Authors need a digital home such as a web site, blog or about.me page. Readers want more direct access to authors & their stories. The authors that do this well invite their readers into their journal. To create self-identification not only with your books, but with you as well.
Use social media and your web presence to listen to readers to shape your concept as you’re writing it. Don’t wait until you’re ready for promotion to use social media. Do it early. Use Lean Startup practices to identify the needs you’re filling with your book early. Aim to adopt quick feedback loops into your book development methodology. Put out sample chapters, outlines & encourage readers to respond so you can iterate off of that.
Ask Audience to Help
Wattpad: Used mostly for fiction.
Private Facebook groups can be used as think-tanks to help your readers give you feedback on your writing. Some readers want to feel part of the process.
Build an E-mail List
Use e-mail to develop an exclusive relationship with your readers. Consider being vulnerable. Invite them into your process and show them your challenges. People want to learn about method. You then become the mentor to what they may want to do. Share resources of the things you’re reading & researching. Helps you build a relationship and build up anticipation. These people will be willing to help you when you do launch. [Note: Some of this may be biased, since Matt writes about writing. It may not apply when writing about other topics that don't relate to writing books.]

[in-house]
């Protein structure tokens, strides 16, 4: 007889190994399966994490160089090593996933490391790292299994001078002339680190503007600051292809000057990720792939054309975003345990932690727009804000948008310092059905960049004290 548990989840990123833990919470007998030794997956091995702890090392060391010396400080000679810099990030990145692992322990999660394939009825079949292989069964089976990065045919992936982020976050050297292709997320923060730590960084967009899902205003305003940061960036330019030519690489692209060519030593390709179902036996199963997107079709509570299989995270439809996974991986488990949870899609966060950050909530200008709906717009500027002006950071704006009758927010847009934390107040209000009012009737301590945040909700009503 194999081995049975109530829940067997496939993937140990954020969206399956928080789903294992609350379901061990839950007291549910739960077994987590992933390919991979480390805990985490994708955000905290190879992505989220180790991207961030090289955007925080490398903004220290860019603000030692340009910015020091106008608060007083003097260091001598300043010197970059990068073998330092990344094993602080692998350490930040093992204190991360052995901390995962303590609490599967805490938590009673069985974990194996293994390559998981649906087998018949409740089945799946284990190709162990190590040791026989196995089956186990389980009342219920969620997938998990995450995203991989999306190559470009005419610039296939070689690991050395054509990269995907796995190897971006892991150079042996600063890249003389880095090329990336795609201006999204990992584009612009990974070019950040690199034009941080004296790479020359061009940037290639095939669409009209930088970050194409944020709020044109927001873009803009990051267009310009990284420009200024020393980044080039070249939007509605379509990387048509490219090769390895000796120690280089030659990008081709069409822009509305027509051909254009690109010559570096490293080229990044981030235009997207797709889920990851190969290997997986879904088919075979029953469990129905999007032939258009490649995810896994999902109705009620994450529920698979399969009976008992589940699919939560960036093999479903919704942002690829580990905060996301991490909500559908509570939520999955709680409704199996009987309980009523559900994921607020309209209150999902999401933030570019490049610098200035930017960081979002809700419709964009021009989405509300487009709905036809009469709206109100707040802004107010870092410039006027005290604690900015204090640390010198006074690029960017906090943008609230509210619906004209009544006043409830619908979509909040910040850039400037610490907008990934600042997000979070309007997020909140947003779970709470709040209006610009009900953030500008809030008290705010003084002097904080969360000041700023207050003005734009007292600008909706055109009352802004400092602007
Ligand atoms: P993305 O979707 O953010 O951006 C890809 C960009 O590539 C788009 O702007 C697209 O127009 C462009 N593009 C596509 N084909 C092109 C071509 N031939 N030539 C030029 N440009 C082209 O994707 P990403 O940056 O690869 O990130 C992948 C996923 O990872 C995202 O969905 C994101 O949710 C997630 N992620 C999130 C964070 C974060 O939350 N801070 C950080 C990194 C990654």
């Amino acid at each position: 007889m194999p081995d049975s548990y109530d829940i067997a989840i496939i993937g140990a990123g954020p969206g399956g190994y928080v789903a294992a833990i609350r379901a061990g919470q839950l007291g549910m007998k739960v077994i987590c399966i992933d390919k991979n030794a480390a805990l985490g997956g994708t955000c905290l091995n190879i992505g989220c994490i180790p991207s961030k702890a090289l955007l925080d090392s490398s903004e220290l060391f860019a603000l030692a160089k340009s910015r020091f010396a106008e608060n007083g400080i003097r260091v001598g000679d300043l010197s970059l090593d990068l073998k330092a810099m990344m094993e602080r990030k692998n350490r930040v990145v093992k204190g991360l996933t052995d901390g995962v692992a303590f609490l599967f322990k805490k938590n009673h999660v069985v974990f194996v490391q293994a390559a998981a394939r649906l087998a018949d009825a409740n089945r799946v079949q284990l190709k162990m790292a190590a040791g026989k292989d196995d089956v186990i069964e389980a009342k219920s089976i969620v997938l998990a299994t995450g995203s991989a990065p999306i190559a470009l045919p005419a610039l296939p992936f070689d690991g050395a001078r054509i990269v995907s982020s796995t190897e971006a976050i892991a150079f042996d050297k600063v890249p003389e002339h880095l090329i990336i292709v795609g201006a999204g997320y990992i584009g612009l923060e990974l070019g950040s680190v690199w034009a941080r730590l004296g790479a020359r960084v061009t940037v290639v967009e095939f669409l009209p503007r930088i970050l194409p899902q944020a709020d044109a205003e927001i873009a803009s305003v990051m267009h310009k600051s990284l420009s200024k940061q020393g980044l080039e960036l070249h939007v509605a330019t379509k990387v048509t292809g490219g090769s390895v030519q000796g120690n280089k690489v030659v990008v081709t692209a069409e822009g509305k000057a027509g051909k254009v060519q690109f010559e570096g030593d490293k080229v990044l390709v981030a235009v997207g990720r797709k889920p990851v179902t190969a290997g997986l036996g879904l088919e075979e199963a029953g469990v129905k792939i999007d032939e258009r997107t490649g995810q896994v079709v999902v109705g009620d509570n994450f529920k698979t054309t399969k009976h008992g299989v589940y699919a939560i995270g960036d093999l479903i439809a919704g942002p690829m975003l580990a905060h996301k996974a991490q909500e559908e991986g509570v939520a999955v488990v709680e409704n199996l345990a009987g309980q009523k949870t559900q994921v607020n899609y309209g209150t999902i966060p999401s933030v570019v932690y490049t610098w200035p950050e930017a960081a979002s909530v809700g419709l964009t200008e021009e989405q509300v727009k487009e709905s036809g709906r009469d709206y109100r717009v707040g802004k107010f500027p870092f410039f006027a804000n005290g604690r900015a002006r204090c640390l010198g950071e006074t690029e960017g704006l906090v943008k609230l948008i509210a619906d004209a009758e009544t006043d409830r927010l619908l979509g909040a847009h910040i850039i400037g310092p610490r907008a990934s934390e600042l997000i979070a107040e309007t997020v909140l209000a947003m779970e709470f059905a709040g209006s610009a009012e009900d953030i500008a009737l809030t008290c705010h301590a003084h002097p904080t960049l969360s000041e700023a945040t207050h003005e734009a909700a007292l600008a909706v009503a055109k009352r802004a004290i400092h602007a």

Example was Jenny ???. The e-mail was a private e-mail list; the content was not published on a blog. It was an exclusive list.
Use Social Media
Recommends not selling on Twitter, but use it as a networking tool and to connect with others. Don’t just network with other readers & other writers of your genre. Network with other writers and publishing professionals who are imparting their wisdom online.
For Twitter, follow the ICEE philosophy. Be Inspiring, Connective, Educational & Entertaining. Read Delivering Happiness by Tony Hsieh, CEO of Zaphos.
Make your social media channels different. Facebook should have different content than Twitter which should be different from your blog. Make each a unique experience so people a) have a reason to follow you on multiple channels and b) can follow you on the channels that give them the information they are looking for.
Develop Street Teams
People can sign up for your private street team to get the word out when you publish.
In book publishing, people are doing video trailers. But you don’t have to use trailers. Infographics are popular right now because they are shareable. Stoke people’s curiosity. Teaser should leave more questions than they answer.
Manage Your Own PR
Can use PRWeb.com to write your own press release, or use Help A Reporter Out. [My personal experience is that press releases themselves are ineffective if you don't have the relationships with writers or know how to write extremely engaging press releases].
Do Your Own Blog Tours
You can do both online & offline tours to whatever degree your resources allow.